Long Beach Dub Allstars
Wonders of the World (Dreamworks)
In a way, it isn't fair. They changed the name. They wrote new songs. That's about all anyone can do these days, but for one reason or another, the Long Beach Dub Allstars are still subject to scrutiny. They are neither a cover band nor a reunion tour nor a state-fair-caliber tribute act, and to be honest, five of LBDA's seven members were technically never in the original group. So why is it that Wonders of the World, the second release from a band that runs the gamut of musical genres--from reggae to punk rock to ska and back again--elicits only one response: "I liked them better when they were Sublime."?
Ah, Sublime--everyone's favorite held-down, drugged-up trio from Southern California, whose raucous reggae-funk lyrics, overflowing with emotion and lust for life, as well as various herbal sacraments, kept us all singing--in English and Spanish. A tragic heroin overdose ended lead singer Bradley Nowell's life and left the two surviving members--bassist Eric Wilson and drummer Bud Gaugh--regrouping. The fruit of their labors: an instrumentally beefed-up ensemble hopelessly lost in Sublime's shadow.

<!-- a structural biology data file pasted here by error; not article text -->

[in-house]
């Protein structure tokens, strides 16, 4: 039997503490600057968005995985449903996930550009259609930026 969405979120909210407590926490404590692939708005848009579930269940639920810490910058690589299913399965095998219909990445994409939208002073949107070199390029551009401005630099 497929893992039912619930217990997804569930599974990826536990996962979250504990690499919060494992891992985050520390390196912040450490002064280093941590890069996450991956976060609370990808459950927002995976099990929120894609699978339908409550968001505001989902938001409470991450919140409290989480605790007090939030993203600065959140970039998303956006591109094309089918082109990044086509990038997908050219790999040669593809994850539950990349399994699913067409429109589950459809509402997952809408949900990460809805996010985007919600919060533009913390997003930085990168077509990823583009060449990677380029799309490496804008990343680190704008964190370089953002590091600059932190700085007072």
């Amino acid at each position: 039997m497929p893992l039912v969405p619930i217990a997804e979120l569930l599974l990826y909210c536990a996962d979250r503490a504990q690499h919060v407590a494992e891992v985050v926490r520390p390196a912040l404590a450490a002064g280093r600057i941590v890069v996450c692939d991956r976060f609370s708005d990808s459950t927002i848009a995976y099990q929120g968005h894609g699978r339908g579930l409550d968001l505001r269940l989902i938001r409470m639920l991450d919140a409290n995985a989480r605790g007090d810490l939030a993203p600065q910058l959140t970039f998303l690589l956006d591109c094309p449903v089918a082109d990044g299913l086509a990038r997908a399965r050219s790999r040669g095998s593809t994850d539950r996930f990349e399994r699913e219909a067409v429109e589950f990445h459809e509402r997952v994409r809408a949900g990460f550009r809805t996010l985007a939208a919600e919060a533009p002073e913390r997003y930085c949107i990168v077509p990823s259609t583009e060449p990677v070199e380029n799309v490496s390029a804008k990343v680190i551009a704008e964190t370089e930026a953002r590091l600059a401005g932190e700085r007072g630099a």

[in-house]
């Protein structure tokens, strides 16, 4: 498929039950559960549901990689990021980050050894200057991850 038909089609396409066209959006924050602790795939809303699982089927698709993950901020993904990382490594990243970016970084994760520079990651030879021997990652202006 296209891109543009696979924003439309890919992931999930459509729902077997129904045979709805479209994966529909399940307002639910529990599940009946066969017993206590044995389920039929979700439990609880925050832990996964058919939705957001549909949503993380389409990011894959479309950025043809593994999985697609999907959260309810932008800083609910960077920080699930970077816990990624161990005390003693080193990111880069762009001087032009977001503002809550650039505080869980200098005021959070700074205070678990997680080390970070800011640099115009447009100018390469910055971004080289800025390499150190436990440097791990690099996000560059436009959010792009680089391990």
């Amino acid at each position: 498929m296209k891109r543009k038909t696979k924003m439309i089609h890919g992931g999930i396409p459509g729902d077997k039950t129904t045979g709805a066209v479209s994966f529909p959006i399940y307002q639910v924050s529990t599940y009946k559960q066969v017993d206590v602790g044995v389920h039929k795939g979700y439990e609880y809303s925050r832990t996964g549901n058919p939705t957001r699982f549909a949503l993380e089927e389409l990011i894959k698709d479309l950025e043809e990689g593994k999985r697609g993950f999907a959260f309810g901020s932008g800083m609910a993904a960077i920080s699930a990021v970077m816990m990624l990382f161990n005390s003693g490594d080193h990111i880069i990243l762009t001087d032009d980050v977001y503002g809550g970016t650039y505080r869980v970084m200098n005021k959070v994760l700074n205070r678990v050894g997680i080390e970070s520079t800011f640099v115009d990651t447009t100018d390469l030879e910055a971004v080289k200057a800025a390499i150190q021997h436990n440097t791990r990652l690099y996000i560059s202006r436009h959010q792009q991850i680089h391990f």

The lack of identity is apparently taking its toll on LBDA, who can't decide who they are on Wonders of the World. Front man Opie Ortiz is easily recognizable as a Nowell clone, desperately imitating every vocal trick of his predecessor. Half of the album is an unapologetically Sublime-laden knockoff, and the rest--an often rambling, throaty mess--is much less enjoyable. One would think that the addition of turntables, horns and keyboards could refine and enrich a familiar sound, but with every erratic, misplaced blip and chirp, it becomes clear that, if Bradley were here, he would send Opie right back to Mayberry.
Actually, he does on "Sunny Hours," which contains an eerie sample of Sublime's "What I Got." The three-second guest appearance from the great beyond is easily the most memorable part of the entire album.
Perhaps you can't blame LBDA. They opted for the tried-and-true, and when it works, it works well. Ultimately, Sublime fans will certainly appreciate the effort, as tracks like "Rolled Up" and "Listen to D.J.'s" mimic the sound of old--even if it is just mimicry.